Offensive players are being used to kill penalties rather than strictly role players, grinders or depth, adding a skilled component to a traditionally defensive mandate and inducing more chances for scoring goals.
And drawing penalties.
This example of puck possession by Philadelphia’s Kevin Hayes is an example of doing the work to potentially set up an errant penalty call on the forechecking power play unit.
— Brandon Murphy (@2Murphy8) January 22, 2020
Matt Calvert – another Avalanche player – has drawn a penalty five times while the Avalanche were down. Anthony Cirelli, Brendan Lemieux and Noel Acciari lead the league with six. There’s a distinction to be made about the ability to kill off a penalty by forcing the other team to take one.
New York Islanders Revisited
The New York Islanders have drawn the least amount of penalties in the NHL in 2019-20.
Many theories abound for the reason, but sometimes there’s just simple randomness at play. Micah Blake McCurdy offered this tweet that shows the Islanders as an outlier and to make the point that drawing and taking penalties don’t have shared dependencies.
Minor penalties drawn and taken, by team for the season. The two things are not particularly strongly correlated once you remove offsetting penalties. pic.twitter.com/scDcLiu5ot
— Micah Blake McCurdy (@IneffectiveMath) January 8, 2020
For instance, this bubble chart below shows the Islanders and their standing in the NHL for drawing calls and penalties taken. They hover around the league average for penalties taken, but dead last in penalties drawn.
If the Isles' experience with getting calls at 5v5 was more widespread, we would see those instances in virtually every on-ice situation, but that’s not necessarily the case. We can explore special teams to deduce the effect.
At 5v4 the Islanders draw and take essentially the league average in both categories. The little slice of the orange bubble indicates their position.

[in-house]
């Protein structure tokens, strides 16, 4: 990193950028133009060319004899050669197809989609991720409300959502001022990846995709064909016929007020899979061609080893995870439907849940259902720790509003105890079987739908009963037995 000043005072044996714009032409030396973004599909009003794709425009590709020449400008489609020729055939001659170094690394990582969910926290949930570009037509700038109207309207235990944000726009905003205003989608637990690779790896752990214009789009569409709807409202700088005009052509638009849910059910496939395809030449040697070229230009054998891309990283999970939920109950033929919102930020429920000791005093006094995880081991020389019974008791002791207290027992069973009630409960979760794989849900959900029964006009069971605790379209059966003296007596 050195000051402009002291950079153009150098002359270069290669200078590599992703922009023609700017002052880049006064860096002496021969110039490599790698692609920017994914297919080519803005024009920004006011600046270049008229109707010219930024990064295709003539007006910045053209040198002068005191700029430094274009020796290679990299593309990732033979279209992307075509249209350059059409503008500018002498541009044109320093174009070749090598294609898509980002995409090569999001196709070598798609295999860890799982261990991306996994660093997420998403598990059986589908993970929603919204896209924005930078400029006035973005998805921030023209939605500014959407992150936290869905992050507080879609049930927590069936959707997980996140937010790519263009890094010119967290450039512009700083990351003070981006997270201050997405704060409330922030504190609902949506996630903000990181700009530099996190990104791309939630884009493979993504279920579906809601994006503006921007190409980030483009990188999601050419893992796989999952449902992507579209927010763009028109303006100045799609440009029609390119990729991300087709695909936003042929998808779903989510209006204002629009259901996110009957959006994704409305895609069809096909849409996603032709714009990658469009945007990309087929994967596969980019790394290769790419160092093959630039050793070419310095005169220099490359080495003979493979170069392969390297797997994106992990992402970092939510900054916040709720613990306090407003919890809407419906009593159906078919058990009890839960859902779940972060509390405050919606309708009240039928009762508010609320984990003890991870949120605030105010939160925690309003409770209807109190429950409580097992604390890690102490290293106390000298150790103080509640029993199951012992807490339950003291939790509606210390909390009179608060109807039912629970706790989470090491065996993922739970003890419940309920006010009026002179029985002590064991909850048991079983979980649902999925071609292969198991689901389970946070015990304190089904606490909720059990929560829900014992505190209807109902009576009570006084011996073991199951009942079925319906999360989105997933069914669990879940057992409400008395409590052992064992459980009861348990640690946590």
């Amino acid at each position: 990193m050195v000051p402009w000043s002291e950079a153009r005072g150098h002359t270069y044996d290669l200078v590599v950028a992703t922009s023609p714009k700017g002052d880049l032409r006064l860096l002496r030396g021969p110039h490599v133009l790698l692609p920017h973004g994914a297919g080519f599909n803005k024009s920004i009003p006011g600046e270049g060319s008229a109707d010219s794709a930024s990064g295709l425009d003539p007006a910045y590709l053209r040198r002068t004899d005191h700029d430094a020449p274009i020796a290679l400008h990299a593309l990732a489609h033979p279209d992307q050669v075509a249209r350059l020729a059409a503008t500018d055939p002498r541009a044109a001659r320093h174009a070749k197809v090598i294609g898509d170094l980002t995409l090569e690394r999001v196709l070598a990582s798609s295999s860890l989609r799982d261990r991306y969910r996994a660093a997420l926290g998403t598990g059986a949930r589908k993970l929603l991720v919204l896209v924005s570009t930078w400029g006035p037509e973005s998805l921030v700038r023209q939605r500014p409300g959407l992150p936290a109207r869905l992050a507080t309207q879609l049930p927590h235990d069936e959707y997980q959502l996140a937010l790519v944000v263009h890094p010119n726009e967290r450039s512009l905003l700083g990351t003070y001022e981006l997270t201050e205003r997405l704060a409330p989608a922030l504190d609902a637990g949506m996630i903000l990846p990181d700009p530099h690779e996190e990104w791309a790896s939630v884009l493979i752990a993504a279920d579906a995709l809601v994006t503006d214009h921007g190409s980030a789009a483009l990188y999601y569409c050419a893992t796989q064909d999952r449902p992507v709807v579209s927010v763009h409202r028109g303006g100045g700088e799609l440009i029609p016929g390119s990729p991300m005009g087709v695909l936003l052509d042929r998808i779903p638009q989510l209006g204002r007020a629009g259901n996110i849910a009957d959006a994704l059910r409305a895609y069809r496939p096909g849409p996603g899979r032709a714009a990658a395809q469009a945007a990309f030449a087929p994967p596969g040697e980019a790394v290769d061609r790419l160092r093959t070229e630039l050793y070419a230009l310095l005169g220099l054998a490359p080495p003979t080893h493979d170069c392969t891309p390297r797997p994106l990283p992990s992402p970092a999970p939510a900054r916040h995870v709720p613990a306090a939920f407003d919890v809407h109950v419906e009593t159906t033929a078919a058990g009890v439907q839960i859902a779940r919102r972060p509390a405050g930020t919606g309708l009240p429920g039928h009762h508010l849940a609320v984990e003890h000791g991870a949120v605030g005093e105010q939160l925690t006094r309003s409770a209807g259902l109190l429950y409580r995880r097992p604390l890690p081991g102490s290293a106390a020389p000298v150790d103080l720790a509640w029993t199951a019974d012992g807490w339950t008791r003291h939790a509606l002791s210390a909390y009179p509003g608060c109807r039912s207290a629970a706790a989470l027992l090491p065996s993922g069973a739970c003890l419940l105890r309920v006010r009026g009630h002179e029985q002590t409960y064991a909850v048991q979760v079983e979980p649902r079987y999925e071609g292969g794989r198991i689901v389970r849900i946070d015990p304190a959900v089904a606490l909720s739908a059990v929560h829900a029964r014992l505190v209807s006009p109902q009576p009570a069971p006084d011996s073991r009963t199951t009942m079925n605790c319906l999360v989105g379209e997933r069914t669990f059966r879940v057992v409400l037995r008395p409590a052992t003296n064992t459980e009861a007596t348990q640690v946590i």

Similarly at 4v5, the Isles middle out in both categories. The similarities across special teams forms indication that there’s a capability to draw calls in their favor, while unable to do so at even strength.
A similar argument was made about Toronto last season – with Kadri’s ice time and relevancy cut due to the injection of talent up front. Since they play a skilled, rush style game, they don’t get to the dirty scoring areas, or along the boards where most calls are made, goes the theory.
This doesn’t seem to be the case, however, at least not for the Islanders.
#Isles This little nugget from the extra pages on GameShots.
Look at the bottom chart. The NYI forwards get closer to the net for their ES shots than anyone else. This has to be Barry Trotz at work, their defense is known for protecting against slot chances. pic.twitter.com/BoxdJ76AXR
— Bill Comeau 📊 (@Billius27) January 18, 2020
I’m hesitant to point at Trotz and system structure to suggest the Islanders are getting more shots closer to the net, but not drawing the calls that would be associated with the free-flowing theory afforded to Toronto. There is a lot more at play here and this is where the video coach and data analyst would work together, along with coaching staff to determine the originating cause.
An answer is not likely to suss its way out of the analysis midway through the season, but if the Islanders don’t figure out a way to draw more calls, their first round playoff opponent may enjoy an unforeseen advantage.